Taking one’s own

Taking one’s own

Today  I am grateful that I am here. Alive, breathing.
Today someone else is not.
Today someone is not here.
Yesterday someone lost a loved one, a husband, a wife, a father, a mother, a brother, a sister, a son a daughter, a friend.
Yesterday someone lost their willingness to live. 

I usually avoid difficult conversations like the proverbial plague. I particularly avoid the subject of death.

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Climbing the ladder

Climbing the ladder

This was written Monday 18th March in my personal journal on Evernote. I hadn’t planned on publishing it, but then after a few days I reconsidered as this is essentially the purpose of this Perfectly Sorted blog site. It’s the fact that I am not. My writing, this site, is based on values of authenticity and honesty.

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Move. Change. Adjust.

Move. Change. Adjust.

As moving goes, be it houses, towns, Provinces, County’s and countries, I have done it all. 17 times to be precise. Yes you heard right. 17 moves in 17 years.

At one point I was going to make a scrapbook of all the homes I’ve lived in, as if it were something to be proud of, like some kind of accomplishment. It wasn’t. Well not for me in any case. Being a homebody who loves nothing more that to put down roots as quickly as possible and get entrenched into the community and routine, moving is somewhat counterproductive.  Unless it’s a move in the area to a specific estate or house you had your eye on that would further entrench your life there and make even more convenient and comfortable. On the positive side, I can count having expert relocation skills and experience under my belt that’s for sure. (Note to self to update my LinkedIn profile with that!) I have learnt to execute the logistics pretty seamlessly. And for the most part, the majority of the moves were pretty much like the other, from one house, flat, duplex, semi-detached, cottage to the next.

Until now.

Leaving the home where Aiden was born was difficult. And now leaving the home I owned, where Ava-Jane was born, where Aiden spent most of his life and where I not only planted roots but an entire orchid in its fifth year of bearing fruit (It was also the longest I have ever stayed in the same house apart from Spence Rd, where we grew up – was there 20 years), you can imagine was devastating.

A place is a place. You can make new friends. A house is a house, they said.
But it’s not. It wasn’t.

For me, the place and the friends and family created this rock-solid foundation on which I not only built my home, my castle, my life, but my confidence, my happiness, my well-being, and controlled my anxiety.  It felt like I knew everyone and everything. Everything had a place, and was in place, and there was a place for everyone and everything. I had tweaked and refined my life to the point that it hummed like a finely tuned engine. This removed an enormous amount of anxiety from my life; Kids are sick and need the Drs – sorted, my Dr was like a best buddy. Need a wax? Sorted, a bestie was on hand. Hospital? Sorted, been there so many times I know what who and where the best parking spot is. Kids dress up day at school? Sorted. Cake for a birthday? Sorted.  Feel like hitting a class at the gym? Sorted, I could call on a number of besties to meet me there at a moment’s notice. I had it timed down to the second how long it would take me to stop at Dischem and the KwikSpar before fetching the kids.  #sorted #organised #perfectrhythym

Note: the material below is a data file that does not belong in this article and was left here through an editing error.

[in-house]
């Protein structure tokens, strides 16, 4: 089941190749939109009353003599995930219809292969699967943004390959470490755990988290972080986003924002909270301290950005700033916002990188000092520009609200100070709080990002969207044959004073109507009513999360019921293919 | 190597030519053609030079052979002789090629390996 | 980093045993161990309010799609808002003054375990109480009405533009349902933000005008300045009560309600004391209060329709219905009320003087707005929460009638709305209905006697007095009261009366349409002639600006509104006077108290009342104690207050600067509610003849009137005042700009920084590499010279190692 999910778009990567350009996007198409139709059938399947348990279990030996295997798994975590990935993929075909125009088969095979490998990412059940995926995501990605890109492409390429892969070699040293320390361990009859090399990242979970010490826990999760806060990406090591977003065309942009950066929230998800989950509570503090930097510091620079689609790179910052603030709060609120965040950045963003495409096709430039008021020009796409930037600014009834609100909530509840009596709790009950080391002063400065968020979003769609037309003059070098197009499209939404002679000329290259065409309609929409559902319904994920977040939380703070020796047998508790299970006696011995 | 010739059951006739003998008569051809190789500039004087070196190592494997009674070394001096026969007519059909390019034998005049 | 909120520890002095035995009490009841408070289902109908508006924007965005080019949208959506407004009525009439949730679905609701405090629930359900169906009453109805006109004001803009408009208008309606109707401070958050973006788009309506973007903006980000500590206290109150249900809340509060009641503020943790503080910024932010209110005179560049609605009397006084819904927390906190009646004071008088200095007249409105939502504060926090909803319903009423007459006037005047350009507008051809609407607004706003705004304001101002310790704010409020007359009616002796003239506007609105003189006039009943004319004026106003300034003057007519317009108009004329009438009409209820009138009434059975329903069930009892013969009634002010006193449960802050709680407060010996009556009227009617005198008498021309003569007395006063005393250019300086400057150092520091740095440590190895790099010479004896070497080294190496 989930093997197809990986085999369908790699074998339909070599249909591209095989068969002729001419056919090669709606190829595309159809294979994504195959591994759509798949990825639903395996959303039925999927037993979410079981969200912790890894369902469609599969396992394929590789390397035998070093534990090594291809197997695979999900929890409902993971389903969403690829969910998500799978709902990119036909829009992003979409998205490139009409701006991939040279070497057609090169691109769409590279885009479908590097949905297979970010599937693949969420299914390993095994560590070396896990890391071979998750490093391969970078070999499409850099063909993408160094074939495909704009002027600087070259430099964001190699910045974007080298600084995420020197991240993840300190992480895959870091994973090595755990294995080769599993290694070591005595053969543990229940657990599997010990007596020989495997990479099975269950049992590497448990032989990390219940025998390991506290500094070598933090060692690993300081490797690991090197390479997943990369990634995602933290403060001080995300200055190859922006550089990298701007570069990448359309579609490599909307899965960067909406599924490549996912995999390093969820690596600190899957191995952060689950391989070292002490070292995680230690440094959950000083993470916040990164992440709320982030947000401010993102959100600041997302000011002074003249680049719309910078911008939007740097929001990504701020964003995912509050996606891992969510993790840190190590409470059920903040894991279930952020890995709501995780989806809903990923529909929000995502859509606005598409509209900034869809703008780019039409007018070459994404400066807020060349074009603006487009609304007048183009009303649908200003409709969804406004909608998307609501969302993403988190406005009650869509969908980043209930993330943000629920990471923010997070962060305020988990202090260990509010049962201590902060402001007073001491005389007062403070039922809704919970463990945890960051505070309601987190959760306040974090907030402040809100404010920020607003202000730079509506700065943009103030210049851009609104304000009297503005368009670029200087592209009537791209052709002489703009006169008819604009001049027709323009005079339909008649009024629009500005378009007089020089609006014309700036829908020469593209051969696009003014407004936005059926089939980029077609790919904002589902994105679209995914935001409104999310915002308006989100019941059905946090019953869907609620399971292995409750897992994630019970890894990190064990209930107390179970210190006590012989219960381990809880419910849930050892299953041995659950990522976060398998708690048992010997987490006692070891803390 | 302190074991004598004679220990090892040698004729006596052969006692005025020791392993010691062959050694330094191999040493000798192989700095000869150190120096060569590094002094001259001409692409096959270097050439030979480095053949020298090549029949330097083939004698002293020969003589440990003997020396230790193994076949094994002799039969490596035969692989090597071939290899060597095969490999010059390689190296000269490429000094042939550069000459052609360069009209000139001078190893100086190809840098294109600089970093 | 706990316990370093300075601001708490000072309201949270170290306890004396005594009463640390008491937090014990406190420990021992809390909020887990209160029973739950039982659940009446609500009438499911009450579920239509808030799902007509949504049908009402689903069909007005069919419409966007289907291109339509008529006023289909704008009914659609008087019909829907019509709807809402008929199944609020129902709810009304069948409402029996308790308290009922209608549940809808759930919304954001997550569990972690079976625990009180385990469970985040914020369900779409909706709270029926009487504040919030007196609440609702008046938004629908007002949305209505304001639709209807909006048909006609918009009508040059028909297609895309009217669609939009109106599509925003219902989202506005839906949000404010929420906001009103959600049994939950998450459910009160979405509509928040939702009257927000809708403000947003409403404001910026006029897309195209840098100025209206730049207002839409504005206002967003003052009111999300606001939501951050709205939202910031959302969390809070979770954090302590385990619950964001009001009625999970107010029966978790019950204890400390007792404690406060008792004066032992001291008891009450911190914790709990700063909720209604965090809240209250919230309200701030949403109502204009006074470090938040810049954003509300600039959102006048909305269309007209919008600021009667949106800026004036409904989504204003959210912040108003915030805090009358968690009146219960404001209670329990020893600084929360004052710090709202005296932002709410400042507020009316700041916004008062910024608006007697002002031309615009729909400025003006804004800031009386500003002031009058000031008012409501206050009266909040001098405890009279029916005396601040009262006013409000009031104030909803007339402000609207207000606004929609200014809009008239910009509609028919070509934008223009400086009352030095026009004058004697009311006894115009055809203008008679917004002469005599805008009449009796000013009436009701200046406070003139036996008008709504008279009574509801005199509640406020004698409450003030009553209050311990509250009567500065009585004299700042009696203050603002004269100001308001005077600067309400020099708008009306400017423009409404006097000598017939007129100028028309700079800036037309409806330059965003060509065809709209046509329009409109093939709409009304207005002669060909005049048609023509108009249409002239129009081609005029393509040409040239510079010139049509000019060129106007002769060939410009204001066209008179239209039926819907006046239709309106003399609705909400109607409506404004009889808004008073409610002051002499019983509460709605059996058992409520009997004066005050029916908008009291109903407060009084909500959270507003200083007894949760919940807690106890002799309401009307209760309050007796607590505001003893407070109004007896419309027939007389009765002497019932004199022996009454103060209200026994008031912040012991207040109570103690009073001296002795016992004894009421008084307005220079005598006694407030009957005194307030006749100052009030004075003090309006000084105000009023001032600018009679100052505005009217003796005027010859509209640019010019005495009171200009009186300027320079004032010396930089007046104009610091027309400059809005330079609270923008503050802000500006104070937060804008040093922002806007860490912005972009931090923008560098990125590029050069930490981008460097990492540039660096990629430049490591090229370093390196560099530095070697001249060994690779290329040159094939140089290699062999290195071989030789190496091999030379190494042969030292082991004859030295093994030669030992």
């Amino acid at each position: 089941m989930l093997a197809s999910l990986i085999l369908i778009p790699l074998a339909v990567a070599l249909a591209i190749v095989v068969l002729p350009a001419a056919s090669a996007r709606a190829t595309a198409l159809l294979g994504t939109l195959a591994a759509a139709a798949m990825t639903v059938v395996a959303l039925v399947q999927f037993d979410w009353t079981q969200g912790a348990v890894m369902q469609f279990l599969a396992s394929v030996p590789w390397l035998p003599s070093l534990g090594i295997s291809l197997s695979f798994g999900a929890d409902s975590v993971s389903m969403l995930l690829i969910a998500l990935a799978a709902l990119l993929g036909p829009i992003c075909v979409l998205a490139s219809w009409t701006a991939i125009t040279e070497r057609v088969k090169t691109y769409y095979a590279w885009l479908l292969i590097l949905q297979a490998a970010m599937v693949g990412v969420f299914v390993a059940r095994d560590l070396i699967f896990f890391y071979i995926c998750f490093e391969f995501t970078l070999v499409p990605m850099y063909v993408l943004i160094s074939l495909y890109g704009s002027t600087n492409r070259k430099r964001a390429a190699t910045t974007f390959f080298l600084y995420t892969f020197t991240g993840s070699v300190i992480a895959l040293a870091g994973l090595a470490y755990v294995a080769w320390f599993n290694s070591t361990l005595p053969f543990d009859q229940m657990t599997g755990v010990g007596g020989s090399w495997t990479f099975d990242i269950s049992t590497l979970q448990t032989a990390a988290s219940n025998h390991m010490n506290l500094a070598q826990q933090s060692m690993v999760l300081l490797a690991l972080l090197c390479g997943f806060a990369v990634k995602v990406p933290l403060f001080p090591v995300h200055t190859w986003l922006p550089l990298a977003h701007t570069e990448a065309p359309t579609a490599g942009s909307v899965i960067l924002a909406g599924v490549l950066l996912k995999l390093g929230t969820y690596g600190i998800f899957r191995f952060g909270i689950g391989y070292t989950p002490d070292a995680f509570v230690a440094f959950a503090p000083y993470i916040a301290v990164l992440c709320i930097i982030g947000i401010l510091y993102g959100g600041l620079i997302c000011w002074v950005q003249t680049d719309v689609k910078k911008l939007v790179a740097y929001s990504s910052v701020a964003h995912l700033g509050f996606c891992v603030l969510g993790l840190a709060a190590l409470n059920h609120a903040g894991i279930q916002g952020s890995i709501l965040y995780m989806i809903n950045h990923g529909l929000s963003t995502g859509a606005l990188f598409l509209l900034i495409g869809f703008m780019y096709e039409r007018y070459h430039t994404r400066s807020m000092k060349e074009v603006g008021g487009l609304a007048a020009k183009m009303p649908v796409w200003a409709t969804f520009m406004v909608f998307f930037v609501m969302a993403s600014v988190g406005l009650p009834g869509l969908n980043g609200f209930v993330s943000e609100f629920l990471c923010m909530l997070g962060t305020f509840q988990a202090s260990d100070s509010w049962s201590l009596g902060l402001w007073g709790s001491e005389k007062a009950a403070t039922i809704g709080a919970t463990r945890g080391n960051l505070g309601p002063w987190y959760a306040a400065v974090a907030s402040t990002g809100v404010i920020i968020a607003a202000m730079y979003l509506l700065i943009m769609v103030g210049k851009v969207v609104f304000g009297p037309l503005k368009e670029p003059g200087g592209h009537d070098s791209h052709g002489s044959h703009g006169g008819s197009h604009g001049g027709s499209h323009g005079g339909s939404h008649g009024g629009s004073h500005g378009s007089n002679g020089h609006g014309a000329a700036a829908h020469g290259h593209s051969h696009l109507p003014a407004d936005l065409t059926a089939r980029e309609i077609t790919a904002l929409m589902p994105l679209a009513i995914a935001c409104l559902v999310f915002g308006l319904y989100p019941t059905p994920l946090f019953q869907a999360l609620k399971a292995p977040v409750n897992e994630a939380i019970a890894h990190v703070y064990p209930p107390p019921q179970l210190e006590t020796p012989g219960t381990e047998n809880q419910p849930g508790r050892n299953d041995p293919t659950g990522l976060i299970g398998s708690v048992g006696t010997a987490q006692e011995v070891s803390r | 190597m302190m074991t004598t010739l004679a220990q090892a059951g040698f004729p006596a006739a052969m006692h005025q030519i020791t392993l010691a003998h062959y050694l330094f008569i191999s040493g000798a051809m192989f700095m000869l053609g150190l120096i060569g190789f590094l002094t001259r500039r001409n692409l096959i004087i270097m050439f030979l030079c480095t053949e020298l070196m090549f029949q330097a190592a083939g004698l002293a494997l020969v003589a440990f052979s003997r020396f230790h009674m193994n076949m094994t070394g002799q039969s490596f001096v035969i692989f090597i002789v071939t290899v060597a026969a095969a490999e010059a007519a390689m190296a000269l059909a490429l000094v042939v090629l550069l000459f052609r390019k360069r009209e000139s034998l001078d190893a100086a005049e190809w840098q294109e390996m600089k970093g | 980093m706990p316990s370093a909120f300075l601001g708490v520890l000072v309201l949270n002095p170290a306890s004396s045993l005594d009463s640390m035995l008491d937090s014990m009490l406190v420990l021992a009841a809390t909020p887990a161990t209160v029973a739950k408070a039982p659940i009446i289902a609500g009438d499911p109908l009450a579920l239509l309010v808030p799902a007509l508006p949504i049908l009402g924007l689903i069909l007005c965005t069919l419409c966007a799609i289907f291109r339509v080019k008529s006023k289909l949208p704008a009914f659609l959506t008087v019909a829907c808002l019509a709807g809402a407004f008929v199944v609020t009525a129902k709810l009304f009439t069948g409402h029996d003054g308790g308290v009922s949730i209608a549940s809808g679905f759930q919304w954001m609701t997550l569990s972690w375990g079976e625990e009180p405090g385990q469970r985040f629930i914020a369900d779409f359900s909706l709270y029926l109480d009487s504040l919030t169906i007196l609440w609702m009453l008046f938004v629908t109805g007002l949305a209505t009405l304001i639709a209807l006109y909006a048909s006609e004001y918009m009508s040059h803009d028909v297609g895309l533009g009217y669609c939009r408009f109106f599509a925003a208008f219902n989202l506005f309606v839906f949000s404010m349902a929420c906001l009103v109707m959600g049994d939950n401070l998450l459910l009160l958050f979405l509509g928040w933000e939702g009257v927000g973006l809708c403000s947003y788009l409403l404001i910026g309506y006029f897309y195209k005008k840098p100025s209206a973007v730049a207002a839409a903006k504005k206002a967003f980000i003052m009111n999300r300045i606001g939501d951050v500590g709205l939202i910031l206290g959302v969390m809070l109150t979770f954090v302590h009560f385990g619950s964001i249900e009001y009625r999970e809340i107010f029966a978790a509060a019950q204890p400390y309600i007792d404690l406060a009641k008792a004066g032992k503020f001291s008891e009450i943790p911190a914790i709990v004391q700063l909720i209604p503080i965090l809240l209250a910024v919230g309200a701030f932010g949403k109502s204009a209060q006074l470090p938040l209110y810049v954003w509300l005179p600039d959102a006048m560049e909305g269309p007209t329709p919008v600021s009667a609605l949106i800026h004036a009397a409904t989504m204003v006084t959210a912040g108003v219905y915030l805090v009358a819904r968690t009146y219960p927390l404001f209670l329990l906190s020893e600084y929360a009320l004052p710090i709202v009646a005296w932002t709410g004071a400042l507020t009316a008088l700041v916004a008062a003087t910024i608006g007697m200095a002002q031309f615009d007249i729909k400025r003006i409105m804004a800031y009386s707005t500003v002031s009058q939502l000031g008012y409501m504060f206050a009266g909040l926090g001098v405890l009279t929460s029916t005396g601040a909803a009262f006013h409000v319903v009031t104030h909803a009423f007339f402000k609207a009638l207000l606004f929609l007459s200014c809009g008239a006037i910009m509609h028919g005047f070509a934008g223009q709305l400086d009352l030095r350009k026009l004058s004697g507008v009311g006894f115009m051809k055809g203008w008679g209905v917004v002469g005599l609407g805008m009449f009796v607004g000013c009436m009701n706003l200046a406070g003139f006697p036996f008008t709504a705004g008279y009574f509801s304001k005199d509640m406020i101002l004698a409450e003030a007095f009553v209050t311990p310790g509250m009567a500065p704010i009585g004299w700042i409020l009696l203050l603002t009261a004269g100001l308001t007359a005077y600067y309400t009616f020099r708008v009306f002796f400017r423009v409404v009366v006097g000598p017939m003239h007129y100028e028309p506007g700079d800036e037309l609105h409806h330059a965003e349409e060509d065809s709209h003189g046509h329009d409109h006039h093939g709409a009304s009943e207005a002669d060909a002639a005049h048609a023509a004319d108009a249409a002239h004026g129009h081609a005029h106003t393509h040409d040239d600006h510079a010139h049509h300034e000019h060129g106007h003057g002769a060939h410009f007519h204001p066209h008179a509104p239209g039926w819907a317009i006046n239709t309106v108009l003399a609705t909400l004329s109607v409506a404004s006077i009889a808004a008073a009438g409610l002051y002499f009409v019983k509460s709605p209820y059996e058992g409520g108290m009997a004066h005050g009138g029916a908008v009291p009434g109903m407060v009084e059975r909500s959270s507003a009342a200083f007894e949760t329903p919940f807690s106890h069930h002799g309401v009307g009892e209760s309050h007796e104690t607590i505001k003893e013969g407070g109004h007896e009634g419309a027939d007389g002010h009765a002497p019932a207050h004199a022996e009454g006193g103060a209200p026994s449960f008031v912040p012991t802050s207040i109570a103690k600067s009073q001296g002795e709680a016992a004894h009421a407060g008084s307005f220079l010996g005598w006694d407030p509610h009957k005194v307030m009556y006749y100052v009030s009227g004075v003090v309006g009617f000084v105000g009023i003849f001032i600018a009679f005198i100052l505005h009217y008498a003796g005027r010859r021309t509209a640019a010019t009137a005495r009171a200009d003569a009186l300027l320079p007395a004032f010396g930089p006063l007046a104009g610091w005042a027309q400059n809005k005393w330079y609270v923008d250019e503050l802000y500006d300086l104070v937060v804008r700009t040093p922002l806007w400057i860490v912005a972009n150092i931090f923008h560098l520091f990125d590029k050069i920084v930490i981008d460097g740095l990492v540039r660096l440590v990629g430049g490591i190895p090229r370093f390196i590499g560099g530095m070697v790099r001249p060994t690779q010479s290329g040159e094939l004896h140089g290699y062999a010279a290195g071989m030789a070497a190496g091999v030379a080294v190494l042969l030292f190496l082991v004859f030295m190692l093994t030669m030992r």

This move felt like an earthquake.

It was one of those moments that you have to wrap up carefully with bubble wrap, tape it over a few times and pack it up in a box to deal with later as dwelling on it would prove futile, just get in the way, and render me pretty useless.

That was the problem right there. I packed it away.

The actual move was well-planned and pretty perfectly executed. Schools sorted. House sorted. Removal truck booked. Boxes packed. Flights, car, doggie transport….. everything rolled out in military precision. Even the truck arrived exactly when I wanted it to. 9am sharp.

The labelled and numbered boxes, 48 of them to be precise, kept coming in. And they kept piling up until I felt like there was no more room to move.  As I looked around I realised that the castle I had meticulously built was now reduced to bricks, stacked as high as the ceilings. My rock-solid foundation obliterated.

But me sobbing in the middle of Aiden’s room, surrounded by boxes and staring at a bed in pieces wasn’t going to help to get my castle rebuilt. I had to get everything in place and instil some semblance of routine for my babies. I would move mountains for them, or in this case move to the Mountain, to be able to do what I can give my little family the best life I can. I had to start somewhere and the beds seemed like the most logical.

I think the point of all this, for me was to admit that this was hard. That I miss my old home. I miss my old life and all the special people I left behind. I was so busy planning my new life, that I forgot to grieve over the old one. Because, for all intents and purposes, it is gone. I needed to say it out loud so that I can acknowledge it, give it its dues instead of packing it away and bury it somewhere, in order to focus on starting again, building my new life in one of the most beautiful cities in the world.

Yes, it will be hard.
Yes, it will take a lot of effort.
Yes, it is stressful.

But it is not insurmountable.

It will take time.
It will take patience.
It will mean being out of my comfort zone.

Move. Change. Adjust

We will rebuild.

As they say Rome wasn’t built in a day.

Meaning… “A complex task or great achievement takes time and effort and should not be rushed.”.

I would make one small adjustment to that phrase.

Home wasn’t built in a day”

Bron
xxx